I wrote yesterday that I had just signed up with Skype. My first experimentation with it was to make a couple of calls to UK landlines via my PC and this seemed to work well and straightforwardly - and at very little cost.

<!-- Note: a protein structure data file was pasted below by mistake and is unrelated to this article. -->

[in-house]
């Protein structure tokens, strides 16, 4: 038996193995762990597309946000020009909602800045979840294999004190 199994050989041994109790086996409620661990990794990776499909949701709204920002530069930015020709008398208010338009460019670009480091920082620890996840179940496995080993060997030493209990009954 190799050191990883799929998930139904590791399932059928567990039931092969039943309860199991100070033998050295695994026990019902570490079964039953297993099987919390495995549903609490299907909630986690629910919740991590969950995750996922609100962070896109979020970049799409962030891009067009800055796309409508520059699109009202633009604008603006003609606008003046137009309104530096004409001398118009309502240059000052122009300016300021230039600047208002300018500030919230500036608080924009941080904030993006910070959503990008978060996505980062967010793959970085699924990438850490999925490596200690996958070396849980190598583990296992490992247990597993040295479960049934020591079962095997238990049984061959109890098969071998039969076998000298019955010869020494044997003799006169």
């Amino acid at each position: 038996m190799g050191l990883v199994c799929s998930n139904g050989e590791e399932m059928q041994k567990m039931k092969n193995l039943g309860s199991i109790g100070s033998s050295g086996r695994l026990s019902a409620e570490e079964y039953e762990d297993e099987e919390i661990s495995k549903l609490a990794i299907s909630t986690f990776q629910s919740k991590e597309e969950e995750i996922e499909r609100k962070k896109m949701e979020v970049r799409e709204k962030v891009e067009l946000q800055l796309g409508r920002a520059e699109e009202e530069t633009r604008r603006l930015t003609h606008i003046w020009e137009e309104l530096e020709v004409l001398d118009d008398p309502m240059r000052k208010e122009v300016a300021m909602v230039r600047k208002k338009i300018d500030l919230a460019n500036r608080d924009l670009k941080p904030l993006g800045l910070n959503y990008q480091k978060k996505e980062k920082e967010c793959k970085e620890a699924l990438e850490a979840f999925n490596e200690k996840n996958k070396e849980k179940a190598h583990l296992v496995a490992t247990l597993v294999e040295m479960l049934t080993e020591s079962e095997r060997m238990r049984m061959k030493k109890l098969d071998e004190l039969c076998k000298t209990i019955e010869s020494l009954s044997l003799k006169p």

However, I had my first telephone conversation this evening PC to PC, both of us being Skype members. Whilst the quality of the sound was perhaps not quite so good as with a normal telephone (possibly because the person I was speaking with is not on Broadband, but on a dial-up modem with a much lower transmission rate than my 2Mb broadband), but nevertheless perfectly good enough to enable us to have a pretty normal conversation - entirely for free, except for our usual ISP costs for our respective internet connections. OK, both ends of this conversation were in the UK, so the cost of a normal telephone call, specially late evening, would not have been great, but the person I was speaking with this evening will tomorrow be contacting a friend in Tokyo over Skype and the normal cost of a call there would NOT be negligible, but the call tomorrow will be entirely for free, assuming it works correctly. Completely amazing! I've been reading articles in magazines such as the Economist in recent months discussing the future revenue streams of regular telecomms companies for voice communications and how services such as Skype seemed to pose a major threat. Now that I have seen Skype in action I can well understand that 'legacy' telecomms firms must be pretty alarmed at the way things are moving. For the moment I don't have any direct shareholdings in any of these firms; their future commercial success is likely to depend on them being able successfully to diversify their revenue streams away from their traditional reliance on voice communications - it will be interesting to see over coming years which are able to make the necessary adjustments to their business models and the trick will be to choose to invest in those which manage to adapt.